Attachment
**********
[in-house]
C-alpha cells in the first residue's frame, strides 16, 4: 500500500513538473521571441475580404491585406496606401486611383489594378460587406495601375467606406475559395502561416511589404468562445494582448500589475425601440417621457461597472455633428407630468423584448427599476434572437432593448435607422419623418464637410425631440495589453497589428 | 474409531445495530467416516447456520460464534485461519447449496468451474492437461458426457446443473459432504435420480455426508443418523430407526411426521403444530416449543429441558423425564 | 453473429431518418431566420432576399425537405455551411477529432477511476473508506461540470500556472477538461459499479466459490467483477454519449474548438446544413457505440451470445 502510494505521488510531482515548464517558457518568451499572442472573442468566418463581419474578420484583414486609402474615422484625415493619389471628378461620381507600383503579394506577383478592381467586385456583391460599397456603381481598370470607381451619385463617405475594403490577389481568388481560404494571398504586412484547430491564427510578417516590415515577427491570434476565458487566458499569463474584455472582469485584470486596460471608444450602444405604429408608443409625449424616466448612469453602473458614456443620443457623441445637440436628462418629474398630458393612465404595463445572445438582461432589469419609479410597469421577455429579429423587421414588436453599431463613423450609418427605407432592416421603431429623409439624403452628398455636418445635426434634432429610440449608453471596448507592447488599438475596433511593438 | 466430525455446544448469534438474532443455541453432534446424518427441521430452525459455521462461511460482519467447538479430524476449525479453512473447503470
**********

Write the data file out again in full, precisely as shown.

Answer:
[in-house]
C-alpha cells in the first residue's frame, strides 16, 4: 500500500513538473521571441475580404491585406496606401486611383489594378460587406495601375467606406475559395502561416511589404468562445494582448500589475425601440417621457461597472455633428407630468423584448427599476434572437432593448435607422419623418464637410425631440495589453497589428 | 474409531445495530467416516447456520460464534485461519447449496468451474492437461458426457446443473459432504435420480455426508443418523430407526411426521403444530416449543429441558423425564 | 453473429431518418431566420432576399425537405455551411477529432477511476473508506461540470500556472477538461459499479466459490467483477454519449474548438446544413457505440451470445 502510494505521488510531482515548464517558457518568451499572442472573442468566418463581419474578420484583414486609402474615422484625415493619389471628378461620381507600383503579394506577383478592381467586385456583391460599397456603381481598370470607381451619385463617405475594403490577389481568388481560404494571398504586412484547430491564427510578417516590415515577427491570434476565458487566458499569463474584455472582469485584470486596460471608444450602444405604429408608443409625449424616466448612469453602473458614456443620443457623441445637440436628462418629474398630458393612465404595463445572445438582461432589469419609479410597469421577455429579429423587421414588436453599431463613423450609418427605407432592416421603431429623409439624403452628398455636418445635426434634432429610440449608453471596448507592447488599438475596433511593438 | 466430525455446544448469534438474532443455541453432534446424518427441521430452525459455521462461511460482519467447538479430524476449525479453512473447503470